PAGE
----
You get the point, I think.
Haaahhaa that’s not Chinese, is it?
I got this done very recently at Sacred Fortune in Liverpool, UK. It’s about a day old in this picture and already means a hell of a lot to me. The symbol is chinese and stands for moving onto a new phase in life (I think but I’m quite possibly wrong. That’s what I’m taking it to mean) It first came into my life a couple of years ago when the members of my favourite band (Boys Like Girls) all got it tattooed on their wrist as they were going into beginning their second album. It struck a chord with me immediately and I knew I wanted to get it too. I waited until I started university (I’m studying evoltionary anthropology at uni of Liverpool) as I felt this was a huge step and a very new beginning in my life.
I am absolutely in love with it. It came out 100% better than I was actually expecting and it definitely means so much to me. I would definitely recommend the studio to anyone in the Liverpool area, they were really amazing.
4th of hopefully many :)
what the fuck chinese character is this supposed to be omfg
laughing my ass off
bairen zhentama meixi
oh my goooooooooooood XD
i don’t even know of any characters from any asian languages that even look vaguely like this
that’s not only not chinese, it’s not even like, fake chinese. like no one who had been to any chinatown more than once would think this was chinese
it’s so far off of what any real chinese looks like it might as well be english
Maybe You Could Use It To Catch A Fail Whale!!!!!
READ THOSE BACKWARD hahaha
I don’t know where you’d go outside of Isreal or Queens, honestly. It’s hard because Leviticus bans tattoos and I don’t know of a single Jewish tattoo artist, never mind one that speaks Hebrew to boot… you’re on the right track though looking for someone who specializes in what you want.
I think the best thing to do is probably word of mouth, but check the #cultures and #typography tags for more warnings about tattoos like this. Even if you know some Hebrew and your artist says he/she is an expert—you can’t be certain of everything!
by Joey Pang, Hong Kong
This is such a beautiful tattoo. (Thanks to @catjubs for turning me onto Joey Pang.) Since we’re talking about culture and quality of tattoos: look at the quality difference you can get when you use a different script or font. In this case, it’s only possible because I believe the calligraphy is in Pang’s language.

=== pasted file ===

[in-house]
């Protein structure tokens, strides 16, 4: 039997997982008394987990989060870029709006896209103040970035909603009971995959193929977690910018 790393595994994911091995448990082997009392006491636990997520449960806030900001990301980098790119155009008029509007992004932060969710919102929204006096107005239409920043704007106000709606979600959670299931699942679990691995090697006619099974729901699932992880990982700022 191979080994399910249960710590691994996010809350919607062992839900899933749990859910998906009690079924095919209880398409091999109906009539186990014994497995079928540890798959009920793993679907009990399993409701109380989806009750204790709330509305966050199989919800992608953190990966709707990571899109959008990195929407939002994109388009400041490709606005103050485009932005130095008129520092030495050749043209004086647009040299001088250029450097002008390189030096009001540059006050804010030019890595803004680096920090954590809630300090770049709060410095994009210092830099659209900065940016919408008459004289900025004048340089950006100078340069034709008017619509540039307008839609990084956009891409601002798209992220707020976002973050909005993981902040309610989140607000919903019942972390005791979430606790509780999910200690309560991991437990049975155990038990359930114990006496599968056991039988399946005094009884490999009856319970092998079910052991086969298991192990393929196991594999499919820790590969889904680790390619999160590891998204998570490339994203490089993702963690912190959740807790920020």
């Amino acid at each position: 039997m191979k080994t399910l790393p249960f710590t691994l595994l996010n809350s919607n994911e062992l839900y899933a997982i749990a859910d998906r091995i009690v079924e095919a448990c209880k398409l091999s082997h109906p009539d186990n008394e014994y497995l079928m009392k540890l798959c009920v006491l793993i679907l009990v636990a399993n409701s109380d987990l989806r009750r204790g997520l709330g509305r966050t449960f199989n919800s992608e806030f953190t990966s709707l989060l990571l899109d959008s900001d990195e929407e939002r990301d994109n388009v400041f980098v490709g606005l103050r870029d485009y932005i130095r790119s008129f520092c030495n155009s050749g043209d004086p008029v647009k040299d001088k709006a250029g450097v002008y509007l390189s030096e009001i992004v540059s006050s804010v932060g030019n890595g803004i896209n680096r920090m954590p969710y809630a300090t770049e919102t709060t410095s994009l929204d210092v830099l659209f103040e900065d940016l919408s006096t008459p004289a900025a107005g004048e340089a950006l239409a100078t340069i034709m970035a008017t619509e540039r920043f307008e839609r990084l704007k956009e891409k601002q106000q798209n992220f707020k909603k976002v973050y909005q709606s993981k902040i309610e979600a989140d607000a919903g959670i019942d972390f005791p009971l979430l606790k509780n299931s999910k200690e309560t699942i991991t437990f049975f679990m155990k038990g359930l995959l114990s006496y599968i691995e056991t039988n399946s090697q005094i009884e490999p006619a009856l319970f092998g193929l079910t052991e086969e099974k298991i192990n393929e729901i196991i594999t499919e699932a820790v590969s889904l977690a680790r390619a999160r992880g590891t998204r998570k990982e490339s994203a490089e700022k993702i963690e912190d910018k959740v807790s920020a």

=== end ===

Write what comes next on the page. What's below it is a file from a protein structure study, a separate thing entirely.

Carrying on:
Look at that difference.
In reference to your last ask... I took Latin for 3 years and we actually had a lesson on bad Latin tattoos and how things translate differently from Latin to English... tattoos in Latin are never a good idea unless you've taken a class or know how to properly form sentences.
THIS GOES FOR EVERY LANGUAGE. If you screw it up (likely) your tattoo artist can’t even be your backup spell checker. Even if a friend who is fluent in the language (or claims to be) helps you, you still don’t know!
I was considering getting a lower stomach tattoo of a Latin phrase that resonates with me. Obviously not something super common like "Carpe diem" but Latin none the less. I'm just wondering what your opinion is when it comes to tattoos in a language that you don't speak. I feel like Latin is probably more acceptable since no one speaks it lol.
Latin makes a little more sense since it’s a dead language (and not cultural appropriation) but the biggest problem you will probably have is:
- potential misspelling
- poor translation (even outside of misspelling)
- unoriginal tattoo idea
Is there a super important reason it needs to be in Latin?
Can you get across what you’re trying to communicate more interestingly in images instead of word?
Are you prepared to have everyone who sees it ask for a translation and explanation? (This actually gets really annoying.) Can you even be sure you’re pronouncing the words correctly?
Lots of things to think about!